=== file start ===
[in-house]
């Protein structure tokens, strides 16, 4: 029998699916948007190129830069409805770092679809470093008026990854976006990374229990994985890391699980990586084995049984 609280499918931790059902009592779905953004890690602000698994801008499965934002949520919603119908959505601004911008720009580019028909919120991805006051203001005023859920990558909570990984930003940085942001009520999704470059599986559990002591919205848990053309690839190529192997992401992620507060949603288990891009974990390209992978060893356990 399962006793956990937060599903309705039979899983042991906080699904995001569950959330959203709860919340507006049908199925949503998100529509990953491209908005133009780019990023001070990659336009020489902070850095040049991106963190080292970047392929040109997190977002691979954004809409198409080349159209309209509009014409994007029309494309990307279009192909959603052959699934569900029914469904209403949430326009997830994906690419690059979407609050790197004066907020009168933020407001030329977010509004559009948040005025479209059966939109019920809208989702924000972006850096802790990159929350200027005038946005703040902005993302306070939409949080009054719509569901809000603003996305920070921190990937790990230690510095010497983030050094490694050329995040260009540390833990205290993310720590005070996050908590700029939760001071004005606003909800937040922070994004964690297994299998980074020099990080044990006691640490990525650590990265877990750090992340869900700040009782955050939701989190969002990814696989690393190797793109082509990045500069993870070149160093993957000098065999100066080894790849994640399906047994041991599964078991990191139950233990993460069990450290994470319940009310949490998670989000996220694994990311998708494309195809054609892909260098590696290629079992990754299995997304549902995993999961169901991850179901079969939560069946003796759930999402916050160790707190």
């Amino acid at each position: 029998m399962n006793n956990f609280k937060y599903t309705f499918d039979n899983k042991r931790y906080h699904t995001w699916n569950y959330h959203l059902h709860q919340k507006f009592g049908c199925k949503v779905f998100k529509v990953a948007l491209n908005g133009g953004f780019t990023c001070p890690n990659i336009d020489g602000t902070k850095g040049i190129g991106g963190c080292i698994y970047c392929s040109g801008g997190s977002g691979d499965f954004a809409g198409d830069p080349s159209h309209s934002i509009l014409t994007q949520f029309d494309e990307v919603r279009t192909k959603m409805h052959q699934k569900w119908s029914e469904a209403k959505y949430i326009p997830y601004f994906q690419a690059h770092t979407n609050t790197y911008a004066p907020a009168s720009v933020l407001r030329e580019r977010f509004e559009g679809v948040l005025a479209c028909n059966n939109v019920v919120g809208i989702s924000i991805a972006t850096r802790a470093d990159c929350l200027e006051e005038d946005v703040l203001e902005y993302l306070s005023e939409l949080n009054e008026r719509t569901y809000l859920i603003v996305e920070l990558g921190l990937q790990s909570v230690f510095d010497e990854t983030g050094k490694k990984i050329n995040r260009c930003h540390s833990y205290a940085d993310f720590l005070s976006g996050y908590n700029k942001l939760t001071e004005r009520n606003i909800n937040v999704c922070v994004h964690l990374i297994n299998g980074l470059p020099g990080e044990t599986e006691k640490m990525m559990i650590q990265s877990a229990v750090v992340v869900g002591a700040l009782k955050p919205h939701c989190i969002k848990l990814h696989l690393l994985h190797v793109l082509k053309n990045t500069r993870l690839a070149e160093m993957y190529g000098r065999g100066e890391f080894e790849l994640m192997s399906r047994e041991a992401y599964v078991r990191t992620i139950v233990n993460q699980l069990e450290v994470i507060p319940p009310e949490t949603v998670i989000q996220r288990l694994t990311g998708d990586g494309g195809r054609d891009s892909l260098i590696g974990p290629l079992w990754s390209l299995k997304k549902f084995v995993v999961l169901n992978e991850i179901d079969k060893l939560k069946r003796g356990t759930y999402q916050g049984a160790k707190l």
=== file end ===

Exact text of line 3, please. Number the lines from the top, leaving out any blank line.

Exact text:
């Amino acid at each position: 029998m399962n006793n956990f609280k937060y599903t309705f499918d039979n899983k042991r931790y906080h699904t995001w699916n569950y959330h959203l059902h709860q919340k507006f009592g049908c199925k949503v779905f998100k529509v990953a948007l491209n908005g133009g953004f780019t990023c001070p890690n990659i336009d020489g602000t902070k850095g040049i190129g991106g963190c080292i698994y970047c392929s040109g801008g997190s977002g691979d499965f954004a809409g198409d830069p080349s159209h309209s934002i509009l014409t994007q949520f029309d494309e990307v919603r279009t192909k959603m409805h052959q699934k569900w119908s029914e469904a209403k959505y949430i326009p997830y601004f994906q690419a690059h770092t979407n609050t790197y911008a004066p907020a009168s720009v933020l407001r030329e580019r977010f509004e559009g679809v948040l005025a479209c028909n059966n939109v019920v919120g809208i989702s924000i991805a972006t850096r802790a470093d990159c929350l200027e006051e005038d946005v703040l203001e902005y993302l306070s005023e939409l949080n009054e008026r719509t569901y809000l859920i603003v996305e920070l990558g921190l990937q790990s909570v230690f510095d010497e990854t983030g050094k490694k990984i050329n995040r260009c930003h540390s833990y205290a940085d993310f720590l005070s976006g996050y908590n700029k942001l939760t001071e004005r009520n606003i909800n937040v999704c922070v994004h964690l990374i297994n299998g980074l470059p020099g990080e044990t599986e006691k640490m990525m559990i650590q990265s877990a229990v750090v992340v869900g002591a700040l009782k955050p919205h939701c989190i969002k848990l990814h696989l690393l994985h190797v793109l082509k053309n990045t500069r993870l690839a070149e160093m993957y190529g000098r065999g100066e890391f080894e790849l994640m192997s399906r047994e041991a992401y599964v078991r990191t992620i139950v233990n993460q699980l069990e450290v994470i507060p319940p009310e949490t949603v998670i989000q996220r288990l694994t990311g998708d990586g494309g195809r054609d891009s892909l260098i590696g974990p290629l079992w990754s390209l299995k997304k549902f084995v995993v999961l169901n992978e991850i179901d079969k060893l939560k069946r003796g356990t759930y999402q916050g049984a160790k707190l």